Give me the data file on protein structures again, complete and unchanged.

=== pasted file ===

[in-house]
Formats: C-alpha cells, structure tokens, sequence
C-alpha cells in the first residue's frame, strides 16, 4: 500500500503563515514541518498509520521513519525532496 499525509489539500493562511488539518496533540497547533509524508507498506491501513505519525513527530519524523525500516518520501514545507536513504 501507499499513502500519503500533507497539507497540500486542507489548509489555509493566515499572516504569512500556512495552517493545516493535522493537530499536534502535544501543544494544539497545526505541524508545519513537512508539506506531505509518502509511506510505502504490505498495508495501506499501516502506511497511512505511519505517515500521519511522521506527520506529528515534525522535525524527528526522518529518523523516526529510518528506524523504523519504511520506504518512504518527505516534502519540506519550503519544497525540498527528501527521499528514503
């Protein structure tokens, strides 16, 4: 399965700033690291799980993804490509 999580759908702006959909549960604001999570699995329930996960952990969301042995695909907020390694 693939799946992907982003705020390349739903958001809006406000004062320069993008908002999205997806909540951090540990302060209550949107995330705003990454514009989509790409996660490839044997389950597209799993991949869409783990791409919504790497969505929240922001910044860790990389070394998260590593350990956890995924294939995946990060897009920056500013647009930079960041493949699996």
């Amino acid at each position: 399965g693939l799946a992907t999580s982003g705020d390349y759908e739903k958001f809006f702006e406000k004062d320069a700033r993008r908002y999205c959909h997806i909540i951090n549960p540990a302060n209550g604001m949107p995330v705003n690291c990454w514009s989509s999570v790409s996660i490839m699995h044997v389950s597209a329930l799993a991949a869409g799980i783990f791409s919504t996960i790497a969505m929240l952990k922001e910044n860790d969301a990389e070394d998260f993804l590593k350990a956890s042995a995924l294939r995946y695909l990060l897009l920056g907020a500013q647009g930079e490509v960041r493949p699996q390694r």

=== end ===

[in-house]
Formats: C-alpha cells, structure tokens, sequence
C-alpha cells in the first residue's frame, strides 16, 4: 500500500503563515514541518498509520521513519525532496 499525509489539500493562511488539518496533540497547533509524508507498506491501513505519525513527530519524523525500516518520501514545507536513504 501507499499513502500519503500533507497539507497540500486542507489548509489555509493566515499572516504569512500556512495552517493545516493535522493537530499536534502535544501543544494544539497545526505541524508545519513537512508539506506531505509518502509511506510505502504490505498495508495501506499501516502506511497511512505511519505517515500521519511522521506527520506529528515534525522535525524527528526522518529518523523516526529510518528506524523504523519504511520506504518512504518527505516534502519540506519550503519544497525540498527528501527521499528514503
């Protein structure tokens, strides 16, 4: 399965700033690291799980993804490509 999580759908702006959909549960604001999570699995329930996960952990969301042995695909907020390694 693939799946992907982003705020390349739903958001809006406000004062320069993008908002999205997806909540951090540990302060209550949107995330705003990454514009989509790409996660490839044997389950597209799993991949869409783990791409919504790497969505929240922001910044860790990389070394998260590593350990956890995924294939995946990060897009920056500013647009930079960041493949699996």
């Amino acid at each position: 399965g693939l799946a992907t999580s982003g705020d390349y759908e739903k958001f809006f702006e406000k004062d320069a700033r993008r908002y999205c959909h997806i909540i951090n549960p540990a302060n209550g604001m949107p995330v705003n690291c990454w514009s989509s999570v790409s996660i490839m699995h044997v389950s597209a329930l799993a991949a869409g799980i783990f791409s919504t996960i790497a969505m929240l952990k922001e910044n860790d969301a990389e070394d998260f993804l590593k350990a956890s042995a995924l294939r995946y695909l990060l897009l920056g907020a500013q647009g930079e490509v960041r493949p699996q390694r």